Will the world holocaust that Christians preach be averted? Based on Yahweh's character and His promises and what He has done in the past, we can say - Yes indeed! For Yahweh's "mercy endures forever," "mercy triumphs over judgment," "He is gracious and compassionate, slow to anger, abounding in lovingkindness, and relenting of evil," "His lovingkindness is everlasting," "the kindness of God leads ... to repentance," and He has promised that He "will never again curse the ground again on account of man" nor "destroy every living thing." For His name's sake, may Yahweh send His Holy Spirit, perform a work "not by might nor by power" but by His Spirit, call out an Elijah Remnant, resurrect them into imperishable bodies, and return with them in His Son to establish His kingdom. May He call out a people as it is written - planted by the "river of the water of life, clear as crystal, coming from the throne of God and of the Lamb," who are not those who forecasted and awaited the destruction of the world and the nations; but rather, are those who cried out on their behalf, whose "leaves" are "for the healing of the nations," not their doom and destruction (Revelation 22:1-2). Then will it be heard - "The kingdom of the world has become the kingdom of our Lord, and of His Christ; and He will reign forever and ever" (Revelation 11:15). Yahshua will teach the nations righteousness, not wrath. Peace, not war. Mercy, not wrathful judgment. In keeping with His ways and the promises of the Father, He will not scorch them, nor curse the land with destruction, but as it is written by Isaiah the prophet:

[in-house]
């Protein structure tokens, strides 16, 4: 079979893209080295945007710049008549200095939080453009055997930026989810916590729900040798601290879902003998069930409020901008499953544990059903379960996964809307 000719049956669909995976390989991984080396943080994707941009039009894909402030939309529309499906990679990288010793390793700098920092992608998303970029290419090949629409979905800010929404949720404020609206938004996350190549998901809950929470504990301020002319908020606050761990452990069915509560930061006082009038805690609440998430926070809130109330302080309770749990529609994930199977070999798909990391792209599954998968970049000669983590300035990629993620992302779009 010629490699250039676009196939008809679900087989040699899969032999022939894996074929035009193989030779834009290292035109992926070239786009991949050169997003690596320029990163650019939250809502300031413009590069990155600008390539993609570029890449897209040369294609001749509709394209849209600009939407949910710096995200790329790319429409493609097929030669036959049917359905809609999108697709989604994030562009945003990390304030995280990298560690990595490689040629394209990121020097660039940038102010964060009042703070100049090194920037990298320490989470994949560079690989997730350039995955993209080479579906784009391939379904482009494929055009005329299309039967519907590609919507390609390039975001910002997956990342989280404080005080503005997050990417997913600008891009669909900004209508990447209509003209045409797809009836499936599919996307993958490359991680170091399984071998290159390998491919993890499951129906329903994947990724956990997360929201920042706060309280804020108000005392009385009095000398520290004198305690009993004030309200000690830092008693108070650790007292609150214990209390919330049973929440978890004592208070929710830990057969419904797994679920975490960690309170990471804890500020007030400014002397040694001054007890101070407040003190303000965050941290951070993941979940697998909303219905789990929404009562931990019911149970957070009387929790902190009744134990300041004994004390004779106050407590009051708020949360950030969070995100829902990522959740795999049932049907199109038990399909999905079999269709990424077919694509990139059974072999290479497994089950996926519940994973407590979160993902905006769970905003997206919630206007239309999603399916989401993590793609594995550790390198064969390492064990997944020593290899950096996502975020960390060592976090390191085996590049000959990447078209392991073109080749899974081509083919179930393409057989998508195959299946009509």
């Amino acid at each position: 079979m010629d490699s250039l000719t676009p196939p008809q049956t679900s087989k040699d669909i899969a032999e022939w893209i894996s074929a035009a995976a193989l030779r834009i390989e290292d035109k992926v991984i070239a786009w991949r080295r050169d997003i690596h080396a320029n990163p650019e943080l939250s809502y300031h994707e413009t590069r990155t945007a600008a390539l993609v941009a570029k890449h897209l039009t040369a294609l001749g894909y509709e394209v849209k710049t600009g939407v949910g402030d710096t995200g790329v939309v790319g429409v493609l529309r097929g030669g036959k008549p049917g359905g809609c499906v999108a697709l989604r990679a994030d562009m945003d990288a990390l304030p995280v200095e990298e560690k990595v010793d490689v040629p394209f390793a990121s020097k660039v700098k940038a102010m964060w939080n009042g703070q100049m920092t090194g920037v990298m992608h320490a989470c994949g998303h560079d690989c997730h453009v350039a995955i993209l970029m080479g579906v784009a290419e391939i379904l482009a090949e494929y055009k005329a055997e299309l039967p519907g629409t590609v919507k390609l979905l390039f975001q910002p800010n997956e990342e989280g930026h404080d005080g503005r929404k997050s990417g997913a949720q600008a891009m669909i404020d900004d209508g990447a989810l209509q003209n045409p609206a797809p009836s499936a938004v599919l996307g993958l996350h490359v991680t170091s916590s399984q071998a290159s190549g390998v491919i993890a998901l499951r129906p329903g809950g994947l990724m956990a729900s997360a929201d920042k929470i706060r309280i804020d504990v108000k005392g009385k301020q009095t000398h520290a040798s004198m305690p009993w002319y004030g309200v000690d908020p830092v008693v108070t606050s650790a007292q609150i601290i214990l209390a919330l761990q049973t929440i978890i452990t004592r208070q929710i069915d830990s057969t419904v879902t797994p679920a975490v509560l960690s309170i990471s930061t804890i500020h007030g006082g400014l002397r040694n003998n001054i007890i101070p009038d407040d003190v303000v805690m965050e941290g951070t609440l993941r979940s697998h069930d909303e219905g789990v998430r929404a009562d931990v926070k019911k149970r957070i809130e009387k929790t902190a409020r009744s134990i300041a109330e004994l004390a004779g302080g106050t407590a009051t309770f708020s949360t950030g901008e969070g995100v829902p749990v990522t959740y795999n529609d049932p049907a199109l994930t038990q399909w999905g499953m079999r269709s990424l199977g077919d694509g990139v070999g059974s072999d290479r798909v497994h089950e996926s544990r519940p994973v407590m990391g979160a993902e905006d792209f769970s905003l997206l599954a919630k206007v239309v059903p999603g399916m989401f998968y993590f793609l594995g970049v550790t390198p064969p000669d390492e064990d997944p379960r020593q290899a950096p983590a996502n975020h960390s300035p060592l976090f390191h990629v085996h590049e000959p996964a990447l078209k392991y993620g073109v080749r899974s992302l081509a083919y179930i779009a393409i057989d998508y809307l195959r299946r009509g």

And He will judge between the nations,